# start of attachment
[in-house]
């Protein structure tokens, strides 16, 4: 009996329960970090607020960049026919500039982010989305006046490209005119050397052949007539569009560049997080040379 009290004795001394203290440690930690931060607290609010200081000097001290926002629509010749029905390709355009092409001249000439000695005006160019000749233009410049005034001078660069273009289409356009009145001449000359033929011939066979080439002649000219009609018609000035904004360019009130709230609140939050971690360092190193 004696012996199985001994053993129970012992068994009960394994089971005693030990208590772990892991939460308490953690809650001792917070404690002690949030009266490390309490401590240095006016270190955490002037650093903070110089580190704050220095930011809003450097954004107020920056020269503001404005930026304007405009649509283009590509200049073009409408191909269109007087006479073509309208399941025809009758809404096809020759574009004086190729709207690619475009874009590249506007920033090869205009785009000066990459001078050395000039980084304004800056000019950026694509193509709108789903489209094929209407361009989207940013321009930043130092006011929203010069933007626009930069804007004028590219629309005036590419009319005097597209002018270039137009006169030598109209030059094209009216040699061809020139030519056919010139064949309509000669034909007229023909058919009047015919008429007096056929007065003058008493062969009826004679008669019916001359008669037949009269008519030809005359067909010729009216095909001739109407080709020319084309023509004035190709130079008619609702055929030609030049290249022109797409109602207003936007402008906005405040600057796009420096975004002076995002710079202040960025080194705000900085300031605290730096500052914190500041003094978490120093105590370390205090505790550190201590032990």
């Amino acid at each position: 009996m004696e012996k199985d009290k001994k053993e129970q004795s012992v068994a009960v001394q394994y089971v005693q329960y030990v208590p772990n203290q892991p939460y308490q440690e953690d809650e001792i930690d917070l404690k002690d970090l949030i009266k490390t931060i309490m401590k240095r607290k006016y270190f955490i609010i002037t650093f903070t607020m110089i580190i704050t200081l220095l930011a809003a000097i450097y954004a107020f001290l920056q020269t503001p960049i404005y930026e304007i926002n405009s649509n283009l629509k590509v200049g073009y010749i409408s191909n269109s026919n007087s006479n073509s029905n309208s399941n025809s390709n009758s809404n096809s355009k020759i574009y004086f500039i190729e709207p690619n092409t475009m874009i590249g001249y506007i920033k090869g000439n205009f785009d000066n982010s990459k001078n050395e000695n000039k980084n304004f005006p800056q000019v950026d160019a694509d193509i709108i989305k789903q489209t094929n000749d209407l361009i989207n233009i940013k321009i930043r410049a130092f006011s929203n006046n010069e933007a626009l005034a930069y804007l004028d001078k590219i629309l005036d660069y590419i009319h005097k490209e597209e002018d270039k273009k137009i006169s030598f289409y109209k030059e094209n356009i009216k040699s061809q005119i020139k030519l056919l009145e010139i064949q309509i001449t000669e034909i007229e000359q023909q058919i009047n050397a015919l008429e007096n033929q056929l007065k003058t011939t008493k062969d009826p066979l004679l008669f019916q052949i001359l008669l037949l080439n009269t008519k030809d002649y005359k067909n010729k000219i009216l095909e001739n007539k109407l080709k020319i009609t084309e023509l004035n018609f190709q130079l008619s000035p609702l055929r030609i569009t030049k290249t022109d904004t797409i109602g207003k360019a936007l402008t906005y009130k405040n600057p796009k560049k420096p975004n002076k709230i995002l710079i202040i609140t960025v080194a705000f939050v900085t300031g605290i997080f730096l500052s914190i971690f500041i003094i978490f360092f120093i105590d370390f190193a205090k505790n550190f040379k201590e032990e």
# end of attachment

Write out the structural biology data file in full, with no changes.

[in-house]
């Protein structure tokens, strides 16, 4: 009996329960970090607020960049026919500039982010989305006046490209005119050397052949007539569009560049997080040379 009290004795001394203290440690930690931060607290609010200081000097001290926002629509010749029905390709355009092409001249000439000695005006160019000749233009410049005034001078660069273009289409356009009145001449000359033929011939066979080439002649000219009609018609000035904004360019009130709230609140939050971690360092190193 004696012996199985001994053993129970012992068994009960394994089971005693030990208590772990892991939460308490953690809650001792917070404690002690949030009266490390309490401590240095006016270190955490002037650093903070110089580190704050220095930011809003450097954004107020920056020269503001404005930026304007405009649509283009590509200049073009409408191909269109007087006479073509309208399941025809009758809404096809020759574009004086190729709207690619475009874009590249506007920033090869205009785009000066990459001078050395000039980084304004800056000019950026694509193509709108789903489209094929209407361009989207940013321009930043130092006011929203010069933007626009930069804007004028590219629309005036590419009319005097597209002018270039137009006169030598109209030059094209009216040699061809020139030519056919010139064949309509000669034909007229023909058919009047015919008429007096056929007065003058008493062969009826004679008669019916001359008669037949009269008519030809005359067909010729009216095909001739109407080709020319084309023509004035190709130079008619609702055929030609030049290249022109797409109602207003936007402008906005405040600057796009420096975004002076995002710079202040960025080194705000900085300031605290730096500052914190500041003094978490120093105590370390205090505790550190201590032990």
């Amino acid at each position: 009996m004696e012996k199985d009290k001994k053993e129970q004795s012992v068994a009960v001394q394994y089971v005693q329960y030990v208590p772990n203290q892991p939460y308490q440690e953690d809650e001792i930690d917070l404690k002690d970090l949030i009266k490390t931060i309490m401590k240095r607290k006016y270190f955490i609010i002037t650093f903070t607020m110089i580190i704050t200081l220095l930011a809003a000097i450097y954004a107020f001290l920056q020269t503001p960049i404005y930026e304007i926002n405009s649509n283009l629509k590509v200049g073009y010749i409408s191909n269109s026919n007087s006479n073509s029905n309208s399941n025809s390709n009758s809404n096809s355009k020759i574009y004086f500039i190729e709207p690619n092409t475009m874009i590249g001249y506007i920033k090869g000439n205009f785009d000066n982010s990459k001078n050395e000695n000039k980084n304004f005006p800056q000019v950026d160019a694509d193509i709108i989305k789903q489209t094929n000749d209407l361009i989207n233009i940013k321009i930043r410049a130092f006011s929203n006046n010069e933007a626009l005034a930069y804007l004028d001078k590219i629309l005036d660069y590419i009319h005097k490209e597209e002018d270039k273009k137009i006169s030598f289409y109209k030059e094209n356009i009216k040699s061809q005119i020139k030519l056919l009145e010139i064949q309509i001449t000669e034909i007229e000359q023909q058919i009047n050397a015919l008429e007096n033929q056929l007065k003058t011939t008493k062969d009826p066979l004679l008669f019916q052949i001359l008669l037949l080439n009269t008519k030809d002649y005359k067909n010729k000219i009216l095909e001739n007539k109407l080709k020319i009609t084309e023509l004035n018609f190709q130079l008619s000035p609702l055929r030609i569009t030049k290249t022109d904004t797409i109602g207003k360019a936007l402008t906005y009130k405040n600057p796009k560049k420096p975004n002076k709230i995002l710079i202040i609140t960025v080194a705000f939050v900085t300031g605290i997080f730096l500052s914190i971690f500041i003094i978490f360092f120093i105590d370390f190193a205090k505790n550190f040379k201590e032990e």